According to a 2022 poll, three-quarters of Massachusetts residents see climate change as a “very serious” or “somewhat serious” issue for the state to address. But if we’re to have any success at responding to climate change, we have to begin thinking about it as not only as a technical, behavioral, and infrastructure challenge – designing more efficient and cost-effective wind turbines and solar panels; getting more people to accept heat pumps; and building out the grid to move the power needed for all the EVs and air source heat pumps we expect to come on line – but as a major financial challenge for the state as well.

It is conservatively estimated that just converting all existing residential gas and oil heating systems to air source heat pumps will cost over $25 billion. Decarbonizing all customer sectors will require many billions more.

The challenges are so multi-dimensional that it can be hard to get all of the relevant stakeholders to focus on the many solutions we need to develop. But we believe the financial challenges have perhaps received the least attention. After all, we have the MassSAVE program to address customer behavior. We have major programs for the state to procure massive amounts of wind power. The price of solar panels is projected to decline by 40 percent between now and 2028. And the pending climate bills will squarely address the need to expedite infrastructure siting.

A relatively new coalition, the Commonwealth Coalition for Decarbonization, is pressing the Legislature to pass language that would require the administration to take a first, essential step regarding the financial challenges to reaching our mandated climate goals. Separately, but moving in a similar direction, the MassSAVE “program administrators” (the state’s electric and gas utilities, and the Cape Light Compact) are also developing an estimate of the funding that will be required to meet our climate goals. Simply put, there currently isn’t enough funding.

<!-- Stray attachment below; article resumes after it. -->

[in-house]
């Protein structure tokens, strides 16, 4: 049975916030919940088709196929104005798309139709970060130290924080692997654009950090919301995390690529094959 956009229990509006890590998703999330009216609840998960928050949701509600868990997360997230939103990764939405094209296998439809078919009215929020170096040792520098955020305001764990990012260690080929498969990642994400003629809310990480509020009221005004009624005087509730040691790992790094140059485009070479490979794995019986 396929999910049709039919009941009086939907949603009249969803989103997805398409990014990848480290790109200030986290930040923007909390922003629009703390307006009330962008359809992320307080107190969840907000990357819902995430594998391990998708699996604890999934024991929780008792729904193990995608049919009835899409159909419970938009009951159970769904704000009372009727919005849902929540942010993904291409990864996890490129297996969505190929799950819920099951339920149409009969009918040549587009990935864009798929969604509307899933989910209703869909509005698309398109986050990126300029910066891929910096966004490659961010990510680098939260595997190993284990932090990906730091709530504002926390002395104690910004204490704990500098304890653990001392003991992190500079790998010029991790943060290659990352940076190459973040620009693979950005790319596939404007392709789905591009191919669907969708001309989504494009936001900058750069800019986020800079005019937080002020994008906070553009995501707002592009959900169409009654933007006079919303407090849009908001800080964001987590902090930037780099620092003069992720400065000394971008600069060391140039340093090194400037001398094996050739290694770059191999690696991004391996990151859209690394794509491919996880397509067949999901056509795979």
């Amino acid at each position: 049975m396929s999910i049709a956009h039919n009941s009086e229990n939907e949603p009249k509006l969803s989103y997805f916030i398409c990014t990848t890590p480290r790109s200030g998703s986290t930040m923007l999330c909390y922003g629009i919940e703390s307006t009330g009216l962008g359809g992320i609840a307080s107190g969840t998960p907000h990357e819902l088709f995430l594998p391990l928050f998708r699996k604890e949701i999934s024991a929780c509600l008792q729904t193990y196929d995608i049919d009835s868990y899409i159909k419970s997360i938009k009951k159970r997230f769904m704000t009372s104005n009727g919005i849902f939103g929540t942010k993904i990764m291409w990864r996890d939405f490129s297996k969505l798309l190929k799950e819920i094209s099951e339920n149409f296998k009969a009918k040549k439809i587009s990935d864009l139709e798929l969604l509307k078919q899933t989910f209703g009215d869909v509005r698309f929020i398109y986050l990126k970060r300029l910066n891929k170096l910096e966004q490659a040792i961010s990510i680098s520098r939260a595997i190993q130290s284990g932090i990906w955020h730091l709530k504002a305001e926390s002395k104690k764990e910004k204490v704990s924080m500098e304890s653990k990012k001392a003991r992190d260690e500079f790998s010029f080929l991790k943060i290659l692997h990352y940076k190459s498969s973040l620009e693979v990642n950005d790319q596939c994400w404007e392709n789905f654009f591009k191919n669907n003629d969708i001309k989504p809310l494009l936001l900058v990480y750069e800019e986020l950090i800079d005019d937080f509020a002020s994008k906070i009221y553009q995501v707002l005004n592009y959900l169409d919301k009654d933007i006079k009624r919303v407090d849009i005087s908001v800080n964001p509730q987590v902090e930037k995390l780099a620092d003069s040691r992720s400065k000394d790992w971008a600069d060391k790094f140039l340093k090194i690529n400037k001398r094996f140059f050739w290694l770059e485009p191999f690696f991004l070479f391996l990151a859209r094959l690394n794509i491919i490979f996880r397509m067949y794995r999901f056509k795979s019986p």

We know how much carbon we emit, with reasonable accuracy. We know how much carbon we need to stop emitting. We know much about the carbon-free resources we need to procure. Now we just need to know the cost to the Commonwealth.

Once we know what is available from all actual and likely sources and what the cost will be to achieve our goals, we’ll know how much more funding needs to be procured. At that point, we can begin the difficult work of figuring out how to pay for our climate plan. Without that information and funding, we will hit a dead end.

The 14-member Commonwealth Coalition for Decarbonization includes advocates from low-income non-profits, environmental groups, labor, and the utilities who participate in MassSAVE as well as others. Despite our quite diverse interests, we all work together to move the state in the direction of implementing practical policy approaches and solutions. We hope to monitor progress toward the ambitious climate goals that the Legislature has set, and especially keep banging the drum about getting more information about available and needed funding.

Much is being done to drive uptake of energy efficiency measures and decarbonization investments. But until we know where we stand on the funding need, we will be unable to sustain the efforts needed to maintain Massachusetts as a leader in the country in addressing climate change. We have decades of important and challenging work ahead of us.

Charlie Harak is a senior attorney at the National Consumer Law Center. Kyle Murray is director of state program implementation at the Acadia Center, a nonprofit climate advocacy group.

Originally published in CommonWealth. Click here to read it there.